One of the other key things a scammer and/or backyard breeder will be missing are the documents from official cat registries (such as TICA and the CCA-AFC) proving they are a legitimate cattery. These documents come in the form of Breeder Slips or officially stamped pedigrees proving the cats belong to them and are eligible for breeding. The registries also give out official cattery names and a unique cattery number associated with the cattery owner. Don’t fall for bargain kittens sold for less if they’re not registered! It costs a person $13.00 to officially register an entire litter of kittens, so why would a breeder discount a kitten several hundreds for registerable kittens? It’s likely because the breeder does not have an actual pure-bred kitten. Always remember, if it sounds too good to be true, it probably is!
Always ask to review a Purchase Agreement prior to giving a deposit. Find out what is and is not included with your kitten before committing to them and do not be afraid to ask questions!
Buyer-Breeder Question Checklist
We've come up with some questions prospective pet parents can ask the breeders they are interested in prior to committing to a kitten:
Are you registered and with which clubs?
(Savannahs for example can only be registered in North America with TICA and the CCA-AFC. Any other registry will likely mean falsified documents. Both parents of a litter should be registered and breeders should have copies of their papers/pedigrees to show on request. Not all catteries will pay for advertisements with their clubs, but a list of all registered catteries can be found on the club's website for verification).
Can I see a copy of your purchase agreement?
(Purchase agreements or health guarantees will be given with every kitten by a registered breeder. It should include a genetic health agreement and various stipulations, for example, views on declawing, rehoming, medical care, etc.)
What is included in my kitten's price?
(Registered catteries will have signed an agreement to abide by with their club. This stipulates kittens need to bare minimum leave their cattery healthy, with two sets of age-appropriate vaccinations, appropriately dewormed, with a health guarantee, with their registration documents, and no earlier than 12 weeks of age for their health and temperament*. Most breeders also will microchip their kittens and have them spayed or neutered prior to leaving their care.)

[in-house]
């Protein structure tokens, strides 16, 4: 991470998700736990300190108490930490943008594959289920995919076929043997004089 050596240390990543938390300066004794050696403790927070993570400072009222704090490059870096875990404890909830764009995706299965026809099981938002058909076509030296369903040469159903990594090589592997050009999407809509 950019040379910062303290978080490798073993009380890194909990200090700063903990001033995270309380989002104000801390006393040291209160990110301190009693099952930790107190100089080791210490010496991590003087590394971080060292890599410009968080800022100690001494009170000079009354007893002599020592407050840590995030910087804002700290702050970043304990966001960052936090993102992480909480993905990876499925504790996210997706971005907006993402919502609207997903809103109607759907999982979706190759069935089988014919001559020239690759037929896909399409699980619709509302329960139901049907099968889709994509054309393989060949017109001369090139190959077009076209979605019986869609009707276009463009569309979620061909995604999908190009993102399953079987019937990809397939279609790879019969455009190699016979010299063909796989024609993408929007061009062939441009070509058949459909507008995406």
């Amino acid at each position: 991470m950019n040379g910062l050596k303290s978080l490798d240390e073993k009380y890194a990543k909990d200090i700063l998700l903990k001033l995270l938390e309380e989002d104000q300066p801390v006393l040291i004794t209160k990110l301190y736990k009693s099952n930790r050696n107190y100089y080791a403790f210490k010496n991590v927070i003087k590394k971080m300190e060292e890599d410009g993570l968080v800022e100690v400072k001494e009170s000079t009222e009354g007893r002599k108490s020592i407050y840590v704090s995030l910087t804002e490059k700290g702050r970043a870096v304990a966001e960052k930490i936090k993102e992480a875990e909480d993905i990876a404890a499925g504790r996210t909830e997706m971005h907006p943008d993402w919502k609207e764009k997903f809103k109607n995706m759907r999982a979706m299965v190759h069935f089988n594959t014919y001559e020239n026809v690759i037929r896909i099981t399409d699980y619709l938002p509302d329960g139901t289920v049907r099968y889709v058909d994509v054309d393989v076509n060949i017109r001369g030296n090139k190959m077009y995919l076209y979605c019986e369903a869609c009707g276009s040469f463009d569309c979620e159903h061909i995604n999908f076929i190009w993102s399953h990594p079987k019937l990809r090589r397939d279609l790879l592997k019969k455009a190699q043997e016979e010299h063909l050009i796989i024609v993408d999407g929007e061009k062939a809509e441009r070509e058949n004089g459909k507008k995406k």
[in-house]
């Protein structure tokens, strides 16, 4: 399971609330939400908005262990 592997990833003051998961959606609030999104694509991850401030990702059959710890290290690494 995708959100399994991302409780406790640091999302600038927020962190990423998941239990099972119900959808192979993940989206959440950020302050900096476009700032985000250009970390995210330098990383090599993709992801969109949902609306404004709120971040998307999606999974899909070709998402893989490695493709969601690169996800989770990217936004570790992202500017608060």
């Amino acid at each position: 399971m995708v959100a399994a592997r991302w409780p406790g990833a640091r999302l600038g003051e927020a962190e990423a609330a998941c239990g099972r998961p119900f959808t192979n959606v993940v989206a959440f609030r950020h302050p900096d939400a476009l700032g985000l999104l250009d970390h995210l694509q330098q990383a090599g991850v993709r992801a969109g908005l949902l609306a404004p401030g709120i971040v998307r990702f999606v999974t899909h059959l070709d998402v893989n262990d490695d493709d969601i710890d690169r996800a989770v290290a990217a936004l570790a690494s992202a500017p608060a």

Can I see my kitten prior to committing?
(This can be either in person, or via video call.)
Are your cats health tested?
(ALL breeds of cats and dogs have breed-specific issues. Good breeders test their breeding stock to ensure the parents are healthy, thus producing healthy offspring. Learn your chosen breed's issues and ask about them. For example, many breeds of cats (Savannahs included) can carry for PRA (progressive retinal atrophy / delayed onset blindness) or PKDeficiency (progressive anemia). Both of which can be entirely preventable with an inexpensive DNA test. If the parents are negative - the kittens will be too. Parents should bare minimum also be tested for FeLV (Feline Leukemia Virus) and FIV (Feline Immunodeficiency Virus). Many breeders will also elect to test for common non-deadly bacteria, viruses, and parasites as well. If a breeder tries to dodge these questions, saying "My cats have always been healthy so I don't need to test them" - RUN! Many genetic diseases are recessive - meaning they require both parents to carry for it to produce a sick kitten. They can be silent for a few years, or skip generations. There is zero reason why a breeder wouldn't want to prevent unnecessary heartbreak from illness or death by saving on an inexpensive test.)
How are your kittens socialized?
(Ask if the kittens get to meet other people or pets. Are they raised underfoot and thus used to common household sights, sounds, and smells - i.e. vacuum, television, cooking smells, etc.? Are they litter trained and know how to use a scratching post?)
These are just some basic questions, but we recommend people write down a list of everything important to them prior to contacting a breeder so they are well prepared. Purchasing from a registered breeder will be very different from purchasing from a shelter or rescue. A breeder's goal should be to improve their breed and produce healthy, well socialized kittens. It is an expensive and time consuming hobby. Queens and studs should be health tested and registered. Their kittens should leave at an appropriate age. While shelters have limited resources and need to place kittens into their new homes quickly to make space for other cats, kittens are not generally mentally, socially, or physically prepared to be removed from their families and littermates and into a new home until at least 12 weeks of age.* They may be old enough to eat on their own and use a litterbox, but their immune systems are not mature enough before this, so they will be more prone to illness until they receive their 2nd booster vaccine. They also learn a lot from their feline mother and littermates in those few extra weeks, and removing them before 12 weeks of age can lead to kittens having a more difficult time adjusting in their new homes. They won't be as confident, may be prone to anxious behaviours, or may even develop long-term behavioural issues. A kitten 12 - 16 weeks of age is better trained, more confident, and better prepared for the lifechanging move of changing homes. Most cat clubs recognize this and have it as a part of their agreement when registering new breeders.